Identify the following in the conclusion of a review paper:
Beginning in the late Eocene, global cooling reduced durophagous predation in Antarctica. Despite some climatic reversals, the post-Eocene cooling trend drove shallow-water, benthic communities to the retrograde, Paleozoic-type structure and function we see today. Now, global warming is facilitating the return of durophagous predators, which are poised to eliminate that anachronistic character and remodernize the Antarctic benthos in shallow-water habitats. Rising sea temperatures should in general act to reduce the mismatch between the development times of invasive larvae and the length of the growing season. Increased survivability of planktotrophic larvae will decrease the selective advantage of brooding and lecithotrophy, increasing the pool of potentially invasive species. Warming temperatures will also increase the scope for more rapid metabolism and should ultimately obviate the adaptive value of gigantism. All of these effects appear destined to amplify the ongoing, worldwide homogenization of marine biotas by reducing the endemic character of the Antarctic fauna.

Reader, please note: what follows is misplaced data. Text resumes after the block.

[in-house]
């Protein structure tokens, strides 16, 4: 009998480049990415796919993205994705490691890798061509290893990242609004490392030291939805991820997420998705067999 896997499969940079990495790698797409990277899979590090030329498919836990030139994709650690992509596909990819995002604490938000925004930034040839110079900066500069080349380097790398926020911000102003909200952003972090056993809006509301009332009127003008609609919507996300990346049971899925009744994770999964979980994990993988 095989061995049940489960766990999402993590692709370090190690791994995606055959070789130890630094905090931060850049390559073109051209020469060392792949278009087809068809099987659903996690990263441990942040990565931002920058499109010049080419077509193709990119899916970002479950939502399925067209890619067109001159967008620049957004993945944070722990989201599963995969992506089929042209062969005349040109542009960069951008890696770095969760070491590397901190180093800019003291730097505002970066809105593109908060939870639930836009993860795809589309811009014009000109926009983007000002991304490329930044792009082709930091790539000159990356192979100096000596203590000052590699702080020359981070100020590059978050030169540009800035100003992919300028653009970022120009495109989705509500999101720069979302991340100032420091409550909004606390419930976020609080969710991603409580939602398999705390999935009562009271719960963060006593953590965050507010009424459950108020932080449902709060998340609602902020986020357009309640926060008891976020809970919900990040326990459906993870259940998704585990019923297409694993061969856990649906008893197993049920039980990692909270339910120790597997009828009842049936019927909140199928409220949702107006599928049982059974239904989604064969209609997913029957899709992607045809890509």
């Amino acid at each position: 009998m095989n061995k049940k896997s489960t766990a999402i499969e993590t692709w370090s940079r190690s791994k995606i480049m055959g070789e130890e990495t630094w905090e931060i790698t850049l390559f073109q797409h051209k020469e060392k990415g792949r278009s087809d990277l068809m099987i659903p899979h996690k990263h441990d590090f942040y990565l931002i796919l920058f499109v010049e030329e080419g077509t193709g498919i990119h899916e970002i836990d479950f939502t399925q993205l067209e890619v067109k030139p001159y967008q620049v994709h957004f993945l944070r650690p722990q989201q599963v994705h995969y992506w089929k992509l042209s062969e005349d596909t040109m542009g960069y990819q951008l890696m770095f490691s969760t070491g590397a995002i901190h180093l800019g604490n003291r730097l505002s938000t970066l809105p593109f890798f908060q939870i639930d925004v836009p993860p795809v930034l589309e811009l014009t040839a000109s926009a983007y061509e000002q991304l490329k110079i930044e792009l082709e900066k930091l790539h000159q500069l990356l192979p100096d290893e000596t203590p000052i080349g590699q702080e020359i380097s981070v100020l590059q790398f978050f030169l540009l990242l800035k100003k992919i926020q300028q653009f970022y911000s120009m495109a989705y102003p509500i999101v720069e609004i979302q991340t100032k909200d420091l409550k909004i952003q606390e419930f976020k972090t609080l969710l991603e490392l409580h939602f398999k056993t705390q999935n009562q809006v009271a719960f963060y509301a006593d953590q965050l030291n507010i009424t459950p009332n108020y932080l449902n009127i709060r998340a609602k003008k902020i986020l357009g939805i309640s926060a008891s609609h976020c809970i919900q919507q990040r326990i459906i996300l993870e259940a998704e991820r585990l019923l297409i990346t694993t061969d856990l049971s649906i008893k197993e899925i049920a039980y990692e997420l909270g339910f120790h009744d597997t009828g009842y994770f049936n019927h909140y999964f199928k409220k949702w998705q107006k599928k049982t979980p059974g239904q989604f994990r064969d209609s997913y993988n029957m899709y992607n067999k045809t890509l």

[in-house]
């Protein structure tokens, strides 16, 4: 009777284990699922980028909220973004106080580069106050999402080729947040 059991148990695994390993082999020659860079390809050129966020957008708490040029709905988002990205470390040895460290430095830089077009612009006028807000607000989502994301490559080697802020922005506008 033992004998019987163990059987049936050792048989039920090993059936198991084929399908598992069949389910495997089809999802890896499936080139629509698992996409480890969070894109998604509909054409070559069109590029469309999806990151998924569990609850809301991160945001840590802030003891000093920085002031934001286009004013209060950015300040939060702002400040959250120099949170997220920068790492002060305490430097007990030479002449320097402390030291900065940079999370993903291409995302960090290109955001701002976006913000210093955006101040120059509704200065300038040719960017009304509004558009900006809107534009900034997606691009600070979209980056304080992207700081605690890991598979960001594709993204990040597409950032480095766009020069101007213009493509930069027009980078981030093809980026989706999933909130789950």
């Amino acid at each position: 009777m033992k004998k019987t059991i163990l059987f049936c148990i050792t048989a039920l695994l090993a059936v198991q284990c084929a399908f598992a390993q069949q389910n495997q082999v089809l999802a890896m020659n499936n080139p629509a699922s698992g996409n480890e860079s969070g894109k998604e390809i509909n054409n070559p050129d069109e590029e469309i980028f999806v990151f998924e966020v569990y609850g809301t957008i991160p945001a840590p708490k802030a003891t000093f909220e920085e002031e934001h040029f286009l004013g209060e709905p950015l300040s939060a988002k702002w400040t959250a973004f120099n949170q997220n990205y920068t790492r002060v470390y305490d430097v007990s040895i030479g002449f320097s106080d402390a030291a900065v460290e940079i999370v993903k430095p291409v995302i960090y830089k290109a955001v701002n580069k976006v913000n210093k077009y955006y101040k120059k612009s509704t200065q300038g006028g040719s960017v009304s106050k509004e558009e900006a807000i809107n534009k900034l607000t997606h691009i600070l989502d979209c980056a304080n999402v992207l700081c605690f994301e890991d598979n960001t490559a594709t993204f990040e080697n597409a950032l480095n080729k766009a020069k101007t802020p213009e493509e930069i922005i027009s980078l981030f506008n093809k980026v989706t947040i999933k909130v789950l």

The fact that benthic predators are already beginning to invade the Antarctic Peninsula should be taken as an urgent warning. Controlling the discharge of ballast water from ships will be difficult but not impossible. Whether or not humans are the proximal vectors, however, the long-term threat of invasion in Antarctica has its roots in climate change. The Antarctic Treaty cannot control global warming. Global environmental policy must immediately be directed to reducing and reversing anthropogenic emissions of greenhouse gases into the atmosphere if marine life in Antarctica is to survive in something resembling its present form.
(With permission from Annual Reviews)